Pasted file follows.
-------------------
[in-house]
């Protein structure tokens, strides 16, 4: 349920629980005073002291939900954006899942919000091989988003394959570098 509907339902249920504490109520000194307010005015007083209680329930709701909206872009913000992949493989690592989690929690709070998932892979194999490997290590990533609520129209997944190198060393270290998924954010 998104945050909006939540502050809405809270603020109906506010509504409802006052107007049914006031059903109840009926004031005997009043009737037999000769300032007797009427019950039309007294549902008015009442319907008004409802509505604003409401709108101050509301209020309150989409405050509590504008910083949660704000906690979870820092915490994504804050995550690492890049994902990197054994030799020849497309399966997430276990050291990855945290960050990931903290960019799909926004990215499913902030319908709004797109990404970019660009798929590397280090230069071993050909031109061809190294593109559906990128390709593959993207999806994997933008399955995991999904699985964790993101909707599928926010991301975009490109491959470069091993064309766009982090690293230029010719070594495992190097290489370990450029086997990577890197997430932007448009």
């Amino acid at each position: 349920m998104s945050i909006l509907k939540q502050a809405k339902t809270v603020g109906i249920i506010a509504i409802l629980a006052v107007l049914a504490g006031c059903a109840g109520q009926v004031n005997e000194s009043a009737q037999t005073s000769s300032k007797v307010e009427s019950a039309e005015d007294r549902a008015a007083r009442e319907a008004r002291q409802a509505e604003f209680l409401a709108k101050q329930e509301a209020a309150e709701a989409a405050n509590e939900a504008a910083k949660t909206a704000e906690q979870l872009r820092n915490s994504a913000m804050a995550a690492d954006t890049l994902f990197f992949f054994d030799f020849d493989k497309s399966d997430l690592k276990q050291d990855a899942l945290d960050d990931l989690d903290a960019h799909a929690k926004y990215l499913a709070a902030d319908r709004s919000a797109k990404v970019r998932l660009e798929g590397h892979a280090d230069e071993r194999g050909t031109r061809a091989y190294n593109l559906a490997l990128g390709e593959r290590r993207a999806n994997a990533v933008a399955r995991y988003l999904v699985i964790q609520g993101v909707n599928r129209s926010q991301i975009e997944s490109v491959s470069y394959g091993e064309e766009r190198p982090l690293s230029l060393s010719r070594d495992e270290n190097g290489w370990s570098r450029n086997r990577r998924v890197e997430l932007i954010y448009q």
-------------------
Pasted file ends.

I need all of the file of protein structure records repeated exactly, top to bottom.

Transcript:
[in-house]
């Protein structure tokens, strides 16, 4: 349920629980005073002291939900954006899942919000091989988003394959570098 509907339902249920504490109520000194307010005015007083209680329930709701909206872009913000992949493989690592989690929690709070998932892979194999490997290590990533609520129209997944190198060393270290998924954010 998104945050909006939540502050809405809270603020109906506010509504409802006052107007049914006031059903109840009926004031005997009043009737037999000769300032007797009427019950039309007294549902008015009442319907008004409802509505604003409401709108101050509301209020309150989409405050509590504008910083949660704000906690979870820092915490994504804050995550690492890049994902990197054994030799020849497309399966997430276990050291990855945290960050990931903290960019799909926004990215499913902030319908709004797109990404970019660009798929590397280090230069071993050909031109061809190294593109559906990128390709593959993207999806994997933008399955995991999904699985964790993101909707599928926010991301975009490109491959470069091993064309766009982090690293230029010719070594495992190097290489370990450029086997990577890197997430932007448009």
């Amino acid at each position: 349920m998104s945050i909006l509907k939540q502050a809405k339902t809270v603020g109906i249920i506010a509504i409802l629980a006052v107007l049914a504490g006031c059903a109840g109520q009926v004031n005997e000194s009043a009737q037999t005073s000769s300032k007797v307010e009427s019950a039309e005015d007294r549902a008015a007083r009442e319907a008004r002291q409802a509505e604003f209680l409401a709108k101050q329930e509301a209020a309150e709701a989409a405050n509590e939900a504008a910083k949660t909206a704000e906690q979870l872009r820092n915490s994504a913000m804050a995550a690492d954006t890049l994902f990197f992949f054994d030799f020849d493989k497309s399966d997430l690592k276990q050291d990855a899942l945290d960050d990931l989690d903290a960019h799909a929690k926004y990215l499913a709070a902030d319908r709004s919000a797109k990404v970019r998932l660009e798929g590397h892979a280090d230069e071993r194999g050909t031109r061809a091989y190294n593109l559906a490997l990128g390709e593959r290590r993207a999806n994997a990533v933008a399955r995991y988003l999904v699985i964790q609520g993101v909707n599928r129209s926010q991301i975009e997944s490109v491959s470069y394959g091993e064309e766009r190198p982090l690293s230029l060393s010719r070594d495992e270290n190097g290489w370990s570098r450029n086997r990577r998924v890197e997430l932007i954010y448009q």